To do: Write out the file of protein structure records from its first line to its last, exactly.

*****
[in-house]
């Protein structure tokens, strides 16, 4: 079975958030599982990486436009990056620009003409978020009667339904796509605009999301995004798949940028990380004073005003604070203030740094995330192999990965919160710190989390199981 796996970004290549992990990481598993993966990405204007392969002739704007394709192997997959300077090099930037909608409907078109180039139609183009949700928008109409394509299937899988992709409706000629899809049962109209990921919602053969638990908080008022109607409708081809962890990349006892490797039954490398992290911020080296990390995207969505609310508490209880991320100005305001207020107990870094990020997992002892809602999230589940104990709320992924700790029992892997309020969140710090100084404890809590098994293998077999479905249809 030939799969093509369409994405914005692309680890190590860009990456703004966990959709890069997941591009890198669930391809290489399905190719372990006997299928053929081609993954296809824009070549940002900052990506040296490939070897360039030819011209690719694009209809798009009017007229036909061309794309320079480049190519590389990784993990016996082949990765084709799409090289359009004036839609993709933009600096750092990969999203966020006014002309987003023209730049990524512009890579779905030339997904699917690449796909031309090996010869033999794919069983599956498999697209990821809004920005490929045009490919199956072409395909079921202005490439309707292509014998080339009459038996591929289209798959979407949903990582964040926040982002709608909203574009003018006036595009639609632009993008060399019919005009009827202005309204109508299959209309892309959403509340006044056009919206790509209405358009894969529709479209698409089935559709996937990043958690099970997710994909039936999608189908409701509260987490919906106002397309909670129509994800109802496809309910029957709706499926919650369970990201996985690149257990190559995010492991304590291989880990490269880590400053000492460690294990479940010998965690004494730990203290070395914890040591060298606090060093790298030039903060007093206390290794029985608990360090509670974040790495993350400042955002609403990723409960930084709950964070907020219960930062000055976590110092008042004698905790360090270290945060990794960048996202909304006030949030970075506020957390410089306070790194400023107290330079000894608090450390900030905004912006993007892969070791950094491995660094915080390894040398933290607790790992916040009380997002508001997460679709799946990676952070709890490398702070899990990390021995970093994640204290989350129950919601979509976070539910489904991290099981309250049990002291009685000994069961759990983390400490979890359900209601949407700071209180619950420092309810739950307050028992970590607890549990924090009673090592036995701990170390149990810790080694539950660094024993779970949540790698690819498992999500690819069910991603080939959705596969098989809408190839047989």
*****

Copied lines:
[in-house]
């Protein structure tokens, strides 16, 4: 079975958030599982990486436009990056620009003409978020009667339904796509605009999301995004798949940028990380004073005003604070203030740094995330192999990965919160710190989390199981 796996970004290549992990990481598993993966990405204007392969002739704007394709192997997959300077090099930037909608409907078109180039139609183009949700928008109409394509299937899988992709409706000629899809049962109209990921919602053969638990908080008022109607409708081809962890990349006892490797039954490398992290911020080296990390995207969505609310508490209880991320100005305001207020107990870094990020997992002892809602999230589940104990709320992924700790029992892997309020969140710090100084404890809590098994293998077999479905249809 030939799969093509369409994405914005692309680890190590860009990456703004966990959709890069997941591009890198669930391809290489399905190719372990006997299928053929081609993954296809824009070549940002900052990506040296490939070897360039030819011209690719694009209809798009009017007229036909061309794309320079480049190519590389990784993990016996082949990765084709799409090289359009004036839609993709933009600096750092990969999203966020006014002309987003023209730049990524512009890579779905030339997904699917690449796909031309090996010869033999794919069983599956498999697209990821809004920005490929045009490919199956072409395909079921202005490439309707292509014998080339009459038996591929289209798959979407949903990582964040926040982002709608909203574009003018006036595009639609632009993008060399019919005009009827202005309204109508299959209309892309959403509340006044056009919206790509209405358009894969529709479209698409089935559709996937990043958690099970997710994909039936999608189908409701509260987490919906106002397309909670129509994800109802496809309910029957709706499926919650369970990201996985690149257990190559995010492991304590291989880990490269880590400053000492460690294990479940010998965690004494730990203290070395914890040591060298606090060093790298030039903060007093206390290794029985608990360090509670974040790495993350400042955002609403990723409960930084709950964070907020219960930062000055976590110092008042004698905790360090270290945060990794960048996202909304006030949030970075506020957390410089306070790194400023107290330079000894608090450390900030905004912006993007892969070791950094491995660094915080390894040398933290607790790992916040009380997002508001997460679709799946990676952070709890490398702070899990990390021995970093994640204290989350129950919601979509976070539910489904991290099981309250049990002291009685000994069961759990983390400490979890359900209601949407700071209180619950420092309810739950307050028992970590607890549990924090009673090592036995701990170390149990810790080694539950660094024993779970949540790698690819498992999500690819069910991603080939959705596969098989809408190839047989």